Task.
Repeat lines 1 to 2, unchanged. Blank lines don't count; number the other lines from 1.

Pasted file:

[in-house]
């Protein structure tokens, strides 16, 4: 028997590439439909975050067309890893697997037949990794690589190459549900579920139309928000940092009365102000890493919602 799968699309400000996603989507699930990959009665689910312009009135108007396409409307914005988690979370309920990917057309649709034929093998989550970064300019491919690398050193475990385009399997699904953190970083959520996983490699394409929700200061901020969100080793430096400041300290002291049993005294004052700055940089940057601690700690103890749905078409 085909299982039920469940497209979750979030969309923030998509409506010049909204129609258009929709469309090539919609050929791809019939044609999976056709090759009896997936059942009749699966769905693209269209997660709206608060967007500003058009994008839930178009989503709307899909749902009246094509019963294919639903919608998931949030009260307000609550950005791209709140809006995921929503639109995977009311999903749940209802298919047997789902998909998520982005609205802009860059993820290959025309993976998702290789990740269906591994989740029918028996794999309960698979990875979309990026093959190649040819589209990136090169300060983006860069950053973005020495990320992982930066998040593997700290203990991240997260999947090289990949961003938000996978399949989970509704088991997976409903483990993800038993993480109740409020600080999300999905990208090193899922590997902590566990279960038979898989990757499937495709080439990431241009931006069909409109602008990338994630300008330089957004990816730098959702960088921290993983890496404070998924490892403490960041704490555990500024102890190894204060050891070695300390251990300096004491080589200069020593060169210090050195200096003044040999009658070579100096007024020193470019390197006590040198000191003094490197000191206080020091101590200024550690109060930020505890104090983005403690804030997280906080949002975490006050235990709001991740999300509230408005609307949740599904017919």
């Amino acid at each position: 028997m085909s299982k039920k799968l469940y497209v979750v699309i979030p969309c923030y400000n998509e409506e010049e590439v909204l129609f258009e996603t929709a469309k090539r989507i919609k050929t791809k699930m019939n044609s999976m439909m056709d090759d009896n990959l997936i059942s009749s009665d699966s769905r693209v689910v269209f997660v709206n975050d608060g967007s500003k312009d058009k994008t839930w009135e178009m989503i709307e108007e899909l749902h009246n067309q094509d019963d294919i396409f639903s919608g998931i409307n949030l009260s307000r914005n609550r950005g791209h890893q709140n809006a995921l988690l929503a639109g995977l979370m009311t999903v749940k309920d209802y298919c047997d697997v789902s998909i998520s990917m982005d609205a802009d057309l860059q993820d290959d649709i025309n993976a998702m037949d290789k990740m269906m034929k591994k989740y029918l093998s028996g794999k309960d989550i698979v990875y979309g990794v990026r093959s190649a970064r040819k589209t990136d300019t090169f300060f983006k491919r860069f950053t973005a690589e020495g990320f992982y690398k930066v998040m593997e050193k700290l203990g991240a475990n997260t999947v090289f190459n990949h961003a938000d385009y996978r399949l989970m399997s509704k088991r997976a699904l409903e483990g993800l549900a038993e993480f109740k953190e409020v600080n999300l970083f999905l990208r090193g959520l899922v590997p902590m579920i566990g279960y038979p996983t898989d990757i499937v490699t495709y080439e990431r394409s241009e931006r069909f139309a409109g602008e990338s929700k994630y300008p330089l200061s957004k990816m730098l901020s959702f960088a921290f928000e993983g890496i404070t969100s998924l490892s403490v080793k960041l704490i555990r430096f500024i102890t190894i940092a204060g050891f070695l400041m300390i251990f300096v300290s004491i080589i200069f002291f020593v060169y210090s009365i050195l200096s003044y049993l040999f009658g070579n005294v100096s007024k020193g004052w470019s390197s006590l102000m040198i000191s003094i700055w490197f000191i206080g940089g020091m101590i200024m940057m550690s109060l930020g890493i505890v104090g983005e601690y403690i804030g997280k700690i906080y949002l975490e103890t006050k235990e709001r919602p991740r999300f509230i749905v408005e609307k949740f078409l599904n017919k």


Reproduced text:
[in-house]
């Protein structure tokens, strides 16, 4: 028997590439439909975050067309890893697997037949990794690589190459549900579920139309928000940092009365102000890493919602 799968699309400000996603989507699930990959009665689910312009009135108007396409409307914005988690979370309920990917057309649709034929093998989550970064300019491919690398050193475990385009399997699904953190970083959520996983490699394409929700200061901020969100080793430096400041300290002291049993005294004052700055940089940057601690700690103890749905078409 085909299982039920469940497209979750979030969309923030998509409506010049909204129609258009929709469309090539919609050929791809019939044609999976056709090759009896997936059942009749699966769905693209269209997660709206608060967007500003058009994008839930178009989503709307899909749902009246094509019963294919639903919608998931949030009260307000609550950005791209709140809006995921929503639109995977009311999903749940209802298919047997789902998909998520982005609205802009860059993820290959025309993976998702290789990740269906591994989740029918028996794999309960698979990875979309990026093959190649040819589209990136090169300060983006860069950053973005020495990320992982930066998040593997700290203990991240997260999947090289990949961003938000996978399949989970509704088991997976409903483990993800038993993480109740409020600080999300999905990208090193899922590997902590566990279960038979898989990757499937495709080439990431241009931006069909409109602008990338994630300008330089957004990816730098959702960088921290993983890496404070998924490892403490960041704490555990500024102890190894204060050891070695300390251990300096004491080589200069020593060169210090050195200096003044040999009658070579100096007024020193470019390197006590040198000191003094490197000191206080020091101590200024550690109060930020505890104090983005403690804030997280906080949002975490006050235990709001991740999300509230408005609307949740599904017919």